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So the last bastion of conservatism and right-wing populism in Latin America has fallen. Colombia has chosen a leftist president for the first time in its history.
The rains that fell incessantly on the capital city, Bogotá, as the results flooded in on Sunday 19 June were most likely viewed as cleansing waters from the heavens for supporters of now president-elect Gustavo Petro. Indeed, in a tweet, he did put the victory down to ‘God and the citizens and their history (or story).’
For those who loathe the former rebel — and there are many in that category — the dreary weather must have felt like pathetic fallacy, heralding a decadent, possibly very unstable era.
In fairness, both Petro and the surprise-package challenger in this run-off contest, 77-year-old Rodolfo Hernández who ran on a strong anti-corruption ticket, were representing a change of sorts. Hernández — or the more “affectionate” Rodolfo as he goes by — was hardly mentioned as a serious contender a month or so out from the first election on 29 May.
His social media campaigning was Trumpesque, making particular use of TikTok. The plan for the former mayor of Bucaramanga appeared to be, ‘don’t give too much away and just say what many want to hear’. It nearly produced the hoped-for effect.
Petro, on the other hand, has been in the national political limelight for quite some time. Alongside his highly divisive guerilla involvement in the 1970s and 80s, he was elected to Colombia’s lower house of Congress in 2002, became a senator in 2006 and won the Bogotá mayor’s office in 2012. He also previously ran for president in 2010 and 2018.
‘A taxi driver who voted for the winner told me it was a case of opting for the least-bad candidate. Or, to borrow from a saying in these parts, to avoid going from Guatemala to Guatepeor.’
This familiarity may have actually been a significant factor in getting Petro over the line this time. The loose-cannon nature of Rodolfo that displayed itself on numerous occasions worked to his rival’s advantage.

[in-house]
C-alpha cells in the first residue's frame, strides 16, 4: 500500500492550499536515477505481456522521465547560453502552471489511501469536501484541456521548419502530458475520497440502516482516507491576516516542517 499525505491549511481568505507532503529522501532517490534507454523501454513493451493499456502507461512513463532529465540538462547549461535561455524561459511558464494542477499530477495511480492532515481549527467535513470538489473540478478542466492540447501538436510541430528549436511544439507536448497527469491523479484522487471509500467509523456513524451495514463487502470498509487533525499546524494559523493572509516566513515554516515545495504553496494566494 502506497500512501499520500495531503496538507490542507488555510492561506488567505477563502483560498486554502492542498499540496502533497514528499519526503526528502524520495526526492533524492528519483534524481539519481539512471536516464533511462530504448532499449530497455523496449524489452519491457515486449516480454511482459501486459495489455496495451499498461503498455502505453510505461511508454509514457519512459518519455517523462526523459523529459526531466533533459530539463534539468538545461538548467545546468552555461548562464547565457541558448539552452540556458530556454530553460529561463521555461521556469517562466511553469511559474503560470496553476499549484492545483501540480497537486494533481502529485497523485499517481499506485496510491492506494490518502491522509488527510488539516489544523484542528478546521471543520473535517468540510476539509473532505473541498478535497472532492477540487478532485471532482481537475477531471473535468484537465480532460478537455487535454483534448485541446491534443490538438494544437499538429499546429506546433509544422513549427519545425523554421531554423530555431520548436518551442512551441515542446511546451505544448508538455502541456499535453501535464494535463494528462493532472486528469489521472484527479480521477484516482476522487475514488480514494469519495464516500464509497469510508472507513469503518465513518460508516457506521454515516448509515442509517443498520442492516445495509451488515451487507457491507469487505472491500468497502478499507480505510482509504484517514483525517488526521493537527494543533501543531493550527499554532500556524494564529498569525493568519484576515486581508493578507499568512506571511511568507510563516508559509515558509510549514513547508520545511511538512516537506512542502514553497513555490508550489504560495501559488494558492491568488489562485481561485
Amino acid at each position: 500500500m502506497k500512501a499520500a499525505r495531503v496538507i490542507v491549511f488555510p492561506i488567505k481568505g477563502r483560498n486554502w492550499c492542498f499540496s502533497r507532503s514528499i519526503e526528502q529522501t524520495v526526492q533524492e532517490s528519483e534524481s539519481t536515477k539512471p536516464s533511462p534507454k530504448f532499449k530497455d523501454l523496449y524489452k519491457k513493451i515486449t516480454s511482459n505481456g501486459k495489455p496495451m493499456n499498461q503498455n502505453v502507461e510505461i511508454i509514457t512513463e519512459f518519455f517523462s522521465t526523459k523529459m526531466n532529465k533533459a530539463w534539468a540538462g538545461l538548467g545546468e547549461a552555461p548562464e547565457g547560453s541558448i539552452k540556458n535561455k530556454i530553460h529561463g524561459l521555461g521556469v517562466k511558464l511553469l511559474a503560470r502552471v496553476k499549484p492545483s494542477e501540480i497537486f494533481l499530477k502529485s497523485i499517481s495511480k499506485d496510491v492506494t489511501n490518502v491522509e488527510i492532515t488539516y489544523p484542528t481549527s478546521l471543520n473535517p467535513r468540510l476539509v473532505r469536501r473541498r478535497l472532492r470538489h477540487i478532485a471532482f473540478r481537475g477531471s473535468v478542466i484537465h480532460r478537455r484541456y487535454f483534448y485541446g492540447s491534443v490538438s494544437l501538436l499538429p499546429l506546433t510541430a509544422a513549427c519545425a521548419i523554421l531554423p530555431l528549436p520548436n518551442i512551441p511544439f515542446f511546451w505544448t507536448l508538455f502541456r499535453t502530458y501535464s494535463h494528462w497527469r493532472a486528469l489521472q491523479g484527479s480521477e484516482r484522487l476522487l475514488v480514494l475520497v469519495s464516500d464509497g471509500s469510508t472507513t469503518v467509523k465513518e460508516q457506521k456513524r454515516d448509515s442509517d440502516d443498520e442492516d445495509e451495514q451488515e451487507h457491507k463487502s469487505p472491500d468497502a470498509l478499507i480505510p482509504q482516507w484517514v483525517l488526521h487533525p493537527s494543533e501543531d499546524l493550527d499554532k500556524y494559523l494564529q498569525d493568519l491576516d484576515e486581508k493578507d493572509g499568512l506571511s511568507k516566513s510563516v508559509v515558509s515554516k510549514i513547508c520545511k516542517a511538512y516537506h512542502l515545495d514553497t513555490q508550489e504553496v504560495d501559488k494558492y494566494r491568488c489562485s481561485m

As a far-from-euphoric taxi driver who voted for the winner told me, it was a case of opting for the least-bad candidate. Or, to borrow from a saying in these parts, to avoid going from Guatemala to Guatepeor — from bad to worse, basically.
The concerns of those against Petro are in relation to what is seen as his socialist agenda. ‘He’ll turn Colombia into another Venezuela’, that’s the common mantra.
A dramatic disruptor in the mould of Hugo Chávez, he is unlikely to be, however. Yes, he and, to an even greater extent, his vice president, the Afro-Colombian environmentalist and human-rights activist Francia Marquéz, represent something quite removed from those of the old Conservative/Liberal heritage who have dominated these offices before.
Yet, the idea that they’ll tear down the existing state structures and construct an entirely new system seems somewhat farfetched.
The term, which begins on 07 August, is, after all, limited to four years with reelection constitutionally prohibited. What an administration with a potentially radical programme — and much to do with it — can achieve in such a timeframe in a rather legalistic country is open to debate.
Thus, paving the way for a successor will most likely be a high priority. The ‘Petro Plan’ is going to need more than four years to deal with the likes of deep-rooted inequality, to name just one of the country’s many ills.
As outgoing President Iván Duque discovered in 2021 with his tax-reform proposals — a perennial problem here — opposition in Colombia can be fierce and bring together disparate sections of society.
Mentioning Duque, when he hands over the reins to Petro he’ll have just turned 46. One gets the feeling, however, that he’ll be happy to end his career in Colombian politics when he vacates Casa de Nariño, unlike his mentor, the president from 2002 to 2010, Álvaro Uribe.
Whatever lies in store for Duque, these next four years for Colombia are certainly set to be intriguing.
While many thought it would never happen, Petro’s big moment has arrived. For sure, he’ll face many obstacles as, it would appear, about half the country won’t want him to succeed, some of whom wield considerable power in various influential spheres.
Yet, for the other half, he is the president they have been waiting for to make what they see as the necessary changes to finally improve their lot.
It’s now time to deliver, Presidente Petro. Your enemies aren’t willing to stay in the cold for long.
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